Husaberg's latest creation is a premium enduro bike with a four-stroke engine that marks the return of a traditional powertrain configuration. In fact, the entire four-stroke family will now be produced and supplied by KTM, Husaberg's parent company.
Gone is the upside down, 70-degree, single-cylinder engine that made these machines stand out from the rest of the Canadian motorcycle market. The new 2013 Husaberg FE 250 also represents a first foray into the small displacement segment by the Swedish brand.
Some fans of the old inverted and slanted engine will cry foul at this decision, which was mainly driven by a desire to reduce costs. Granted, sharing a lot of mechanical components with KTM takes much of the exclusiveness away from the new FE. On the other hand, the singular setup never quite proved its worth in terms of technological advancement.
The good news is that Husaberg motorcycles, including the 2013 Husaberg FE 250, will now benefit from the same model-year innovations as KTM's (remember, the two-stroke 2011 TE had to make do with the 2010 KTM innovations).
No. The KTM frame has been modified and incorporates a fibreglass-reinforced polyamide rear section with three bolted elements. This technology increases longevity by improving shock absorption. Moreover, the tail of the 2013 Husaberg FE 250 integrates new electrical and electronic components, as well a convenient handle to lift the bike when need be.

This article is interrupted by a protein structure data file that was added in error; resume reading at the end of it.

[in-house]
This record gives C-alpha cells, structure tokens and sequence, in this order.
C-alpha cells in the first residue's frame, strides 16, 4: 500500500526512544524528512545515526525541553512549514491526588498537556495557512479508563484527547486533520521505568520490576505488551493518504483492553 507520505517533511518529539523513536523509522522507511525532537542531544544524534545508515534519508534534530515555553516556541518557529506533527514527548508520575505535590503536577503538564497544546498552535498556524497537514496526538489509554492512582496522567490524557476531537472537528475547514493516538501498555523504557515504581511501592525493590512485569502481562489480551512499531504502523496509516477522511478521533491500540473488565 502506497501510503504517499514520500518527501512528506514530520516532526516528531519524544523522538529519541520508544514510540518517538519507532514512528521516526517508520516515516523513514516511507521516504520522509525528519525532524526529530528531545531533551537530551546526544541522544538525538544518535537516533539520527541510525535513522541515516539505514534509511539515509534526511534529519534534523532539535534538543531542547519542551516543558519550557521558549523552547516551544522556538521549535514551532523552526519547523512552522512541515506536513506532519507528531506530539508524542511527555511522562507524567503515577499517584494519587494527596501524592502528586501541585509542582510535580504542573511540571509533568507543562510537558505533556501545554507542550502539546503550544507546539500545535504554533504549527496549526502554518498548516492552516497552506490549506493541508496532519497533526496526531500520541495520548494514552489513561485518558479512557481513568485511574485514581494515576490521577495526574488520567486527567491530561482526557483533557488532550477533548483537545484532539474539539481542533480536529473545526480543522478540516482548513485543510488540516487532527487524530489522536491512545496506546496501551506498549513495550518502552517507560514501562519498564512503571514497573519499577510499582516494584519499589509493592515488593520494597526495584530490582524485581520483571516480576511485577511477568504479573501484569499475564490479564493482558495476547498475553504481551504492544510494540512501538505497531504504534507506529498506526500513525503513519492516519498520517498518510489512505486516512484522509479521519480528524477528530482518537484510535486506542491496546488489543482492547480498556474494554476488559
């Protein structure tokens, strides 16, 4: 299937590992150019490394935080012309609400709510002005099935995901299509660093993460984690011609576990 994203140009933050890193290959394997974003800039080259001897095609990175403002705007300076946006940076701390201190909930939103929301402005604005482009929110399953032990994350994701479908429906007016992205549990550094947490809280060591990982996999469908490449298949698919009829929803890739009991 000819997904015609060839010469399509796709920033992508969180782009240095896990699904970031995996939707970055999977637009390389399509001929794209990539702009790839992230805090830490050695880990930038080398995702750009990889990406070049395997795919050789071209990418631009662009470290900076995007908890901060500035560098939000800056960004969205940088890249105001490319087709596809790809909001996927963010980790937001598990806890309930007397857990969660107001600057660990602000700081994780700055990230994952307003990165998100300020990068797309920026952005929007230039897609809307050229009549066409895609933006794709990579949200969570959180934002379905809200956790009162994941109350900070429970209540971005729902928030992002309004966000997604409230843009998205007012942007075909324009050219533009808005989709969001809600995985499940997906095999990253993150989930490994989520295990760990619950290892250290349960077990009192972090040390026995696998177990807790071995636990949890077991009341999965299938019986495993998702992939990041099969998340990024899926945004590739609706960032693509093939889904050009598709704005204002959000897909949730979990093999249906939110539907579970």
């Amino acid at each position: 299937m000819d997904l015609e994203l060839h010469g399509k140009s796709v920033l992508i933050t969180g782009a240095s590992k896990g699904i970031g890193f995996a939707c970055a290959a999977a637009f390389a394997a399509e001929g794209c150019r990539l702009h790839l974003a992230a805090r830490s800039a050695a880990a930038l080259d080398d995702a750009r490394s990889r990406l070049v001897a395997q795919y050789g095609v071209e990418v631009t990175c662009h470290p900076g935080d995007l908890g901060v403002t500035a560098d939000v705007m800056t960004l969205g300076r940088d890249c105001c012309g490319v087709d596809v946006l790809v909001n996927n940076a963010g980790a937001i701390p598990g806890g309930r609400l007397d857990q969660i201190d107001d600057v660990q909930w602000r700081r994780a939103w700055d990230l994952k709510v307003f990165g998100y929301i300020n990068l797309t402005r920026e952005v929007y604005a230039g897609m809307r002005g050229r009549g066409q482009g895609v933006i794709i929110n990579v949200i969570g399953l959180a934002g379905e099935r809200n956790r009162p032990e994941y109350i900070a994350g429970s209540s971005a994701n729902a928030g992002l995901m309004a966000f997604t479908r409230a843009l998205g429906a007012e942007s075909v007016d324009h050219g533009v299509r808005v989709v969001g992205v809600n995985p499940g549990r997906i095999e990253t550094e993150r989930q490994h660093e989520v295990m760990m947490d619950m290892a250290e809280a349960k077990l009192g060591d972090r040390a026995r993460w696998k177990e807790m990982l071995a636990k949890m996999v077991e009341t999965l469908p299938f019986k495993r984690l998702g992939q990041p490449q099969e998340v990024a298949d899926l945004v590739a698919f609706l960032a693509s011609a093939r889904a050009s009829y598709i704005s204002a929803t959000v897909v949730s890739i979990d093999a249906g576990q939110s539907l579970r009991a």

The double-cradle frame made from chrome-molybdenum steel ensures good longitudinal flexibility that contributes to better handling. The completely redesigned seat and plastic fairings on each side of the tank allow the machine and the rider to become one. Additionally, the 2013 Husaberg FE 250 comes out of the factory with a skid plate beneath the crankcase.
The other distinctive feature is the suspension, which presents a more elaborate setup than KTM bikes. The 48 mm, four-chamber, closed-cartridge WP fork is derived from Six Days competition models. According to Husaberg, it provides a decisive advantage in terms of responsiveness and constant damping. In the back, the 2013 FE 250 relies on a linkless WP PDS shock absorber that's 7 mm longer and has settings tuned individually to the new frame.
The revised swingarm is 300 g lighter, more flexible, and with a shock pivot point that's 5 mm closer. Elsewhere, the new wheels help shave 200 g apiece, adding to the significant reduction in unsprung weight.
The 2013 Husaberg FE 250's DOHC single-cylinder comes with a standard electric starter and optional kick starter. It uses DLC-coated cam followers, four ultra-light titanium valves, and a Keihin electronic fuel injection system with a 42 mm throttle body. Lubrication is ensured by a pair of oil pumps, while the updated exhaust system is designed to meet the new, stricter European enduro racing noise standards.
Those who crave innovation and uniqueness might deplore the company's cost-cutting approach, but they will never be disappointed for one second with the output and performance of the new 2013 Husaberg FE 250, largely built on the success of KTM products.